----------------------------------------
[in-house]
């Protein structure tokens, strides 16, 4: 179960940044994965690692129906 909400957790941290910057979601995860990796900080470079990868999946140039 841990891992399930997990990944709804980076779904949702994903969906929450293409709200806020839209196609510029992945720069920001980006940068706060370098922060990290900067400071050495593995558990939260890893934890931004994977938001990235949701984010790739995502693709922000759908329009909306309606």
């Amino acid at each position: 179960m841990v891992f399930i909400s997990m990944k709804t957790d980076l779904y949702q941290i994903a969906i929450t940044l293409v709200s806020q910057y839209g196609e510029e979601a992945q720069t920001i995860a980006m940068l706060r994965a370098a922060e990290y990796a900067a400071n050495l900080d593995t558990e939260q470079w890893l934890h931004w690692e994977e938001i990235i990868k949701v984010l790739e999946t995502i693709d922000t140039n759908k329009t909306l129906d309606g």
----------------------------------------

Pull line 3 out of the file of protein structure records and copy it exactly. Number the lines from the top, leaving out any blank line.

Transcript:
């Amino acid at each position: 179960m841990v891992f399930i909400s997990m990944k709804t957790d980076l779904y949702q941290i994903a969906i929450t940044l293409v709200s806020q910057y839209g196609e510029e979601a992945q720069t920001i995860a980006m940068l706060r994965a370098a922060e990290y990796a900067a400071n050495l900080d593995t558990e939260q470079w890893l934890h931004w690692e994977e938001i990235i990868k949701v984010l790739e999946t995502i693709d922000t140039n759908k329009t909306l129906d309606g």